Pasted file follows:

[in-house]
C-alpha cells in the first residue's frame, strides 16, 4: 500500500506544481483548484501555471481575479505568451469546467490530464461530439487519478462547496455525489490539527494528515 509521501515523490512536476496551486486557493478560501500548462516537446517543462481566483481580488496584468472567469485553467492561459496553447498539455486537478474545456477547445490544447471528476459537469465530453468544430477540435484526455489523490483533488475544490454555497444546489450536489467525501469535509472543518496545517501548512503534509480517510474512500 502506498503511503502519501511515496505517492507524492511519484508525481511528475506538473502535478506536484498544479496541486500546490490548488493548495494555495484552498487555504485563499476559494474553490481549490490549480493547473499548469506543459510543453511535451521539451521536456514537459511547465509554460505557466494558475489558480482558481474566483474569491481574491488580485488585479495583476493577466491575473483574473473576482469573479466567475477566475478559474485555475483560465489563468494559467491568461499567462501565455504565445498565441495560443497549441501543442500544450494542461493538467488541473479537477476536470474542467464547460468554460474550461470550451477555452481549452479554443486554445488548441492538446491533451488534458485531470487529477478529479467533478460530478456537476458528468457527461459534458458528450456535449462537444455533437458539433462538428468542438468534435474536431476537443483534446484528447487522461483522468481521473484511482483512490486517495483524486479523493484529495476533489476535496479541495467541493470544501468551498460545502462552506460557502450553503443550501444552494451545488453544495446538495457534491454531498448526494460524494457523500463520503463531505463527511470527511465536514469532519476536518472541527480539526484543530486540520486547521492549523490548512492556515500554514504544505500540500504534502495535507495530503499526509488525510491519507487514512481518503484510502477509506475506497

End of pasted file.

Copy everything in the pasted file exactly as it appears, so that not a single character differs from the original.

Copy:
[in-house]
C-alpha cells in the first residue's frame, strides 16, 4: 500500500506544481483548484501555471481575479505568451469546467490530464461530439487519478462547496455525489490539527494528515 509521501515523490512536476496551486486557493478560501500548462516537446517543462481566483481580488496584468472567469485553467492561459496553447498539455486537478474545456477547445490544447471528476459537469465530453468544430477540435484526455489523490483533488475544490454555497444546489450536489467525501469535509472543518496545517501548512503534509480517510474512500 502506498503511503502519501511515496505517492507524492511519484508525481511528475506538473502535478506536484498544479496541486500546490490548488493548495494555495484552498487555504485563499476559494474553490481549490490549480493547473499548469506543459510543453511535451521539451521536456514537459511547465509554460505557466494558475489558480482558481474566483474569491481574491488580485488585479495583476493577466491575473483574473473576482469573479466567475477566475478559474485555475483560465489563468494559467491568461499567462501565455504565445498565441495560443497549441501543442500544450494542461493538467488541473479537477476536470474542467464547460468554460474550461470550451477555452481549452479554443486554445488548441492538446491533451488534458485531470487529477478529479467533478460530478456537476458528468457527461459534458458528450456535449462537444455533437458539433462538428468542438468534435474536431476537443483534446484528447487522461483522468481521473484511482483512490486517495483524486479523493484529495476533489476535496479541495467541493470544501468551498460545502462552506460557502450553503443550501444552494451545488453544495446538495457534491454531498448526494460524494457523500463520503463531505463527511470527511465536514469532519476536518472541527480539526484543530486540520486547521492549523490548512492556515500554514504544505500540500504534502495535507495530503499526509488525510491519507487514512481518503484510502477509506475506497